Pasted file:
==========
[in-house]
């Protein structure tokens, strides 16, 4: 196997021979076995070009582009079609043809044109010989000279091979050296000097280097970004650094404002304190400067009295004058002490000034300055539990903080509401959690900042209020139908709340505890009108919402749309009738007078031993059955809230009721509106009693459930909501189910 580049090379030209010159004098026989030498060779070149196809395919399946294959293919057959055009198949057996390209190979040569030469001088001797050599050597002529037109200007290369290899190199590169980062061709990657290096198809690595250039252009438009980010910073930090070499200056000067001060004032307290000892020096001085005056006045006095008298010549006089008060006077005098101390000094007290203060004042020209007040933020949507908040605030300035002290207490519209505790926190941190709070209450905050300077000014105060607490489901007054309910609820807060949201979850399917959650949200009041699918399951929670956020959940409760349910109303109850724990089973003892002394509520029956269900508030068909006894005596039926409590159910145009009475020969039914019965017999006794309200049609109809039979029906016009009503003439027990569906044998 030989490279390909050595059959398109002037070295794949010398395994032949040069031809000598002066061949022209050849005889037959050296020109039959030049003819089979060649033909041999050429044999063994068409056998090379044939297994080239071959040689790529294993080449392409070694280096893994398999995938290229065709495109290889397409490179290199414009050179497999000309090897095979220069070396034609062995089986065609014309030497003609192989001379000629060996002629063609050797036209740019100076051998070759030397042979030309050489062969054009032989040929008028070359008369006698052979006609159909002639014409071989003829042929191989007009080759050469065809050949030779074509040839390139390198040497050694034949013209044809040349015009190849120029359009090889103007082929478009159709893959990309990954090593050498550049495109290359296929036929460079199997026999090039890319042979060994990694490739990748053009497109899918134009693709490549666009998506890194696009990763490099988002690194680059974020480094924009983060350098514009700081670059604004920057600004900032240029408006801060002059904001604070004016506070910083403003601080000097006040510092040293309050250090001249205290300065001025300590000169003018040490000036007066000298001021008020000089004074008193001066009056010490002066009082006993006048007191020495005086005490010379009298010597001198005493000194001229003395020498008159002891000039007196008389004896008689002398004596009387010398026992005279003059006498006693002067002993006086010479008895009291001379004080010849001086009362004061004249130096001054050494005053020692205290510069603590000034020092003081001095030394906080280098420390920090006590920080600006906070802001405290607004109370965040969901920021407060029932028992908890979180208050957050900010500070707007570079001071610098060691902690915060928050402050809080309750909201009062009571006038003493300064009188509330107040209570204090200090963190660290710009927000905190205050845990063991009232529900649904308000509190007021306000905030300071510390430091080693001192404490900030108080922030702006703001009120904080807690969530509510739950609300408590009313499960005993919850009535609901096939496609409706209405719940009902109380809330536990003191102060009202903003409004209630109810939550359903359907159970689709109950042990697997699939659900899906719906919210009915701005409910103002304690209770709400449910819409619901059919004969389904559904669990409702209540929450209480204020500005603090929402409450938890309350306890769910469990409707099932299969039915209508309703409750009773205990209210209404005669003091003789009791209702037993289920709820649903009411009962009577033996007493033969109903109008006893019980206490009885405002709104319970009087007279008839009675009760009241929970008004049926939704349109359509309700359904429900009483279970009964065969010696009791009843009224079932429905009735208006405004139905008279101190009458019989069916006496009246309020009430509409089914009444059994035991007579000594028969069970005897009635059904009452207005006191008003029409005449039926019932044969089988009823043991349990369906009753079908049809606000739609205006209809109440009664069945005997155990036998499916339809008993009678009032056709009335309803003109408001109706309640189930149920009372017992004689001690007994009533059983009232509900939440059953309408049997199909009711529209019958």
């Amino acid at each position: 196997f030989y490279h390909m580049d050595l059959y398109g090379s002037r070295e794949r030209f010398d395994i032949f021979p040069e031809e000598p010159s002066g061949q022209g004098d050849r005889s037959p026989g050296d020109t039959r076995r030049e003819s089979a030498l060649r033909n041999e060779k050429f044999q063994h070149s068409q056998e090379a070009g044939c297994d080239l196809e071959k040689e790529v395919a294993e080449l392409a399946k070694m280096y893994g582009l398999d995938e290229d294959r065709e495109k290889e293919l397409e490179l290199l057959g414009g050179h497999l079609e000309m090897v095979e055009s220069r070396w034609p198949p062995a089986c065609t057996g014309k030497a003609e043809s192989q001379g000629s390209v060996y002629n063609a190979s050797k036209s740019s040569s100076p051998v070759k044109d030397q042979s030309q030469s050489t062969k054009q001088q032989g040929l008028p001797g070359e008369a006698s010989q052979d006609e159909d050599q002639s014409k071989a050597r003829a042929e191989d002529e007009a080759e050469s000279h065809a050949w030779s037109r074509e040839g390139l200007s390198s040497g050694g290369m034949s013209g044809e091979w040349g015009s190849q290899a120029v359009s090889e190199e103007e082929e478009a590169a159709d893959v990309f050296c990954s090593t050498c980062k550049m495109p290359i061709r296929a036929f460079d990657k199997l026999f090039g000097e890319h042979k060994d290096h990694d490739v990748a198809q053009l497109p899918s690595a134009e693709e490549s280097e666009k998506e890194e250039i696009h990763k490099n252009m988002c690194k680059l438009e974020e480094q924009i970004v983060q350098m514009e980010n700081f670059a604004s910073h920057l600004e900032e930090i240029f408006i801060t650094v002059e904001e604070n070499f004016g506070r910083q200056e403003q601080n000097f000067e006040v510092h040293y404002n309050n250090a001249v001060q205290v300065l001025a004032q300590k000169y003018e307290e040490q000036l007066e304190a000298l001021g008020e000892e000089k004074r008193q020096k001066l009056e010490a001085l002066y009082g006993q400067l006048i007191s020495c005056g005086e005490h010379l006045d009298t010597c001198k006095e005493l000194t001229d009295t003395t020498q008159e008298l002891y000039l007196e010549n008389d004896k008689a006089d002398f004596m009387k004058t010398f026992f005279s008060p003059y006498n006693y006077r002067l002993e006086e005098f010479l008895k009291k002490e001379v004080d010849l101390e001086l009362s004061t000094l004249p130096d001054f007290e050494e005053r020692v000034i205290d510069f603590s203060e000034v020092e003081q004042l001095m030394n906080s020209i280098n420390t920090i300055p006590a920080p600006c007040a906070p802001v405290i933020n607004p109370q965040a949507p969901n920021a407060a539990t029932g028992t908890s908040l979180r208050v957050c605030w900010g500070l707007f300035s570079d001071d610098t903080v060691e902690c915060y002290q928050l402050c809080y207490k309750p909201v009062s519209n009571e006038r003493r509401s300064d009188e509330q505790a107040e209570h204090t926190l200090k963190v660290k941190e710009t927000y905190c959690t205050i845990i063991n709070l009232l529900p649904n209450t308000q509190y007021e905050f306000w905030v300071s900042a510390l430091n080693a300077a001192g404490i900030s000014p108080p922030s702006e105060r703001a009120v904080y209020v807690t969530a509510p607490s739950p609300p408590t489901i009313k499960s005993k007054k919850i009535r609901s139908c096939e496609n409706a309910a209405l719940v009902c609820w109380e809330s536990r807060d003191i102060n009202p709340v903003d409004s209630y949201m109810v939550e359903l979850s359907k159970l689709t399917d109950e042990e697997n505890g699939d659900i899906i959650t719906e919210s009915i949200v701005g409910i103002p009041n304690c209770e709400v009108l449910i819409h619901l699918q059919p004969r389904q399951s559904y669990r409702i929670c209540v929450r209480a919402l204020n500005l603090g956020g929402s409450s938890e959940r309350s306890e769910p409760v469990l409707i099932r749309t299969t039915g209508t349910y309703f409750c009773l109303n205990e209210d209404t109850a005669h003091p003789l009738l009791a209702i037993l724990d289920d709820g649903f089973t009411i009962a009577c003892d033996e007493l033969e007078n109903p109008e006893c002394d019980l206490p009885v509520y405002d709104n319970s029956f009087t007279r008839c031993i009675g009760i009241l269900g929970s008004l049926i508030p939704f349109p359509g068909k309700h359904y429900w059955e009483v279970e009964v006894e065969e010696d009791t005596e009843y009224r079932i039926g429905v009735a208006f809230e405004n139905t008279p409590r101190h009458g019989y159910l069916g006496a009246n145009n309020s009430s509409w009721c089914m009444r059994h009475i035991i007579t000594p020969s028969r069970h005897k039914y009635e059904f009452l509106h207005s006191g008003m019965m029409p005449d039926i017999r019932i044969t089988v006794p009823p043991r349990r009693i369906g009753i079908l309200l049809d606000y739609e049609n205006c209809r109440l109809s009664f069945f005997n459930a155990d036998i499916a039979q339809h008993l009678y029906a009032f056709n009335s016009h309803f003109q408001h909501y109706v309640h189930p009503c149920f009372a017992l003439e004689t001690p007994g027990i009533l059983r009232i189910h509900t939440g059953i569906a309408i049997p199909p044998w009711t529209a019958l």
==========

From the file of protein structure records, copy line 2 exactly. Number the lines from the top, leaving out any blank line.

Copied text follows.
């Protein structure tokens, strides 16, 4: 196997021979076995070009582009079609043809044109010989000279091979050296000097280097970004650094404002304190400067009295004058002490000034300055539990903080509401959690900042209020139908709340505890009108919402749309009738007078031993059955809230009721509106009693459930909501189910 580049090379030209010159004098026989030498060779070149196809395919399946294959293919057959055009198949057996390209190979040569030469001088001797050599050597002529037109200007290369290899190199590169980062061709990657290096198809690595250039252009438009980010910073930090070499200056000067001060004032307290000892020096001085005056006045006095008298010549006089008060006077005098101390000094007290203060004042020209007040933020949507908040605030300035002290207490519209505790926190941190709070209450905050300077000014105060607490489901007054309910609820807060949201979850399917959650949200009041699918399951929670956020959940409760349910109303109850724990089973003892002394509520029956269900508030068909006894005596039926409590159910145009009475020969039914019965017999006794309200049609109809039979029906016009009503003439027990569906044998 030989490279390909050595059959398109002037070295794949010398395994032949040069031809000598002066061949022209050849005889037959050296020109039959030049003819089979060649033909041999050429044999063994068409056998090379044939297994080239071959040689790529294993080449392409070694280096893994398999995938290229065709495109290889397409490179290199414009050179497999000309090897095979220069070396034609062995089986065609014309030497003609192989001379000629060996002629063609050797036209740019100076051998070759030397042979030309050489062969054009032989040929008028070359008369006698052979006609159909002639014409071989003829042929191989007009080759050469065809050949030779074509040839390139390198040497050694034949013209044809040349015009190849120029359009090889103007082929478009159709893959990309990954090593050498550049495109290359296929036929460079199997026999090039890319042979060994990694490739990748053009497109899918134009693709490549666009998506890194696009990763490099988002690194680059974020480094924009983060350098514009700081670059604004920057600004900032240029408006801060002059904001604070004016506070910083403003601080000097006040510092040293309050250090001249205290300065001025300590000169003018040490000036007066000298001021008020000089004074008193001066009056010490002066009082006993006048007191020495005086005490010379009298010597001198005493000194001229003395020498008159002891000039007196008389004896008689002398004596009387010398026992005279003059006498006693002067002993006086010479008895009291001379004080010849001086009362004061004249130096001054050494005053020692205290510069603590000034020092003081001095030394906080280098420390920090006590920080600006906070802001405290607004109370965040969901920021407060029932028992908890979180208050957050900010500070707007570079001071610098060691902690915060928050402050809080309750909201009062009571006038003493300064009188509330107040209570204090200090963190660290710009927000905190205050845990063991009232529900649904308000509190007021306000905030300071510390430091080693001192404490900030108080922030702006703001009120904080807690969530509510739950609300408590009313499960005993919850009535609901096939496609409706209405719940009902109380809330536990003191102060009202903003409004209630109810939550359903359907159970689709109950042990697997699939659900899906719906919210009915701005409910103002304690209770709400449910819409619901059919004969389904559904669990409702209540929450209480204020500005603090929402409450938890309350306890769910469990409707099932299969039915209508309703409750009773205990209210209404005669003091003789009791209702037993289920709820649903009411009962009577033996007493033969109903109008006893019980206490009885405002709104319970009087007279008839009675009760009241929970008004049926939704349109359509309700359904429900009483279970009964065969010696009791009843009224079932429905009735208006405004139905008279101190009458019989069916006496009246309020009430509409089914009444059994035991007579000594028969069970005897009635059904009452207005006191008003029409005449039926019932044969089988009823043991349990369906009753079908049809606000739609205006209809109440009664069945005997155990036998499916339809008993009678009032056709009335309803003109408001109706309640189930149920009372017992004689001690007994009533059983009232509900939440059953309408049997199909009711529209019958």